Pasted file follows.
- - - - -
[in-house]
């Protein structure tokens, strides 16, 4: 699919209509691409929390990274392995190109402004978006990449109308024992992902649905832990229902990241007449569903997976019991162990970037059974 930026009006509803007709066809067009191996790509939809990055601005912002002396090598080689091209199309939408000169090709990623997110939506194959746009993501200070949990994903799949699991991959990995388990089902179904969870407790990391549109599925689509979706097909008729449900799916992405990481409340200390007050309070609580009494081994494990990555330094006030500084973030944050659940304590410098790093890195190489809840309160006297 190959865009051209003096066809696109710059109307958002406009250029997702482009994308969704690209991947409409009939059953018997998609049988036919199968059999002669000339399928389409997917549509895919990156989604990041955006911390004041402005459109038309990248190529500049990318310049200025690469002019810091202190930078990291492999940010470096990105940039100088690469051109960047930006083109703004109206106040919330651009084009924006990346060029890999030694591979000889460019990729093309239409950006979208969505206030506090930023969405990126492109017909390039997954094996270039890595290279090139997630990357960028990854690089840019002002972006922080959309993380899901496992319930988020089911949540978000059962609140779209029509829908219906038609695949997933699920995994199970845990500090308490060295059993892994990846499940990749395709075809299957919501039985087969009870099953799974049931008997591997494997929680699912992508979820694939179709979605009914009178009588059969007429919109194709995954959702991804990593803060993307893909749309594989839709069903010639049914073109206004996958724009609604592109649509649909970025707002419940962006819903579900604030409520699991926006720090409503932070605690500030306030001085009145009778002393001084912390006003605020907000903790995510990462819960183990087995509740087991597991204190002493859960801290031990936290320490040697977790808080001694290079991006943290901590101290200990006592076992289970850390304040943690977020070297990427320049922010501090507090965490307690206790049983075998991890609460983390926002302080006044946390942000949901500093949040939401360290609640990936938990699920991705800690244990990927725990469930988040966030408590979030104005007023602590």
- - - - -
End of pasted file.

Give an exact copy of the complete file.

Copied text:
[in-house]
């Protein structure tokens, strides 16, 4: 699919209509691409929390990274392995190109402004978006990449109308024992992902649905832990229902990241007449569903997976019991162990970037059974 930026009006509803007709066809067009191996790509939809990055601005912002002396090598080689091209199309939408000169090709990623997110939506194959746009993501200070949990994903799949699991991959990995388990089902179904969870407790990391549109599925689509979706097909008729449900799916992405990481409340200390007050309070609580009494081994494990990555330094006030500084973030944050659940304590410098790093890195190489809840309160006297 190959865009051209003096066809696109710059109307958002406009250029997702482009994308969704690209991947409409009939059953018997998609049988036919199968059999002669000339399928389409997917549509895919990156989604990041955006911390004041402005459109038309990248190529500049990318310049200025690469002019810091202190930078990291492999940010470096990105940039100088690469051109960047930006083109703004109206106040919330651009084009924006990346060029890999030694591979000889460019990729093309239409950006979208969505206030506090930023969405990126492109017909390039997954094996270039890595290279090139997630990357960028990854690089840019002002972006922080959309993380899901496992319930988020089911949540978000059962609140779209029509829908219906038609695949997933699920995994199970845990500090308490060295059993892994990846499940990749395709075809299957919501039985087969009870099953799974049931008997591997494997929680699912992508979820694939179709979605009914009178009588059969007429919109194709995954959702991804990593803060993307893909749309594989839709069903010639049914073109206004996958724009609604592109649509649909970025707002419940962006819903579900604030409520699991926006720090409503932070605690500030306030001085009145009778002393001084912390006003605020907000903790995510990462819960183990087995509740087991597991204190002493859960801290031990936290320490040697977790808080001694290079991006943290901590101290200990006592076992289970850390304040943690977020070297990427320049922010501090507090965490307690206790049983075998991890609460983390926002302080006044946390942000949901500093949040939401360290609640990936938990699920991705800690244990990927725990469930988040966030408590979030104005007023602590």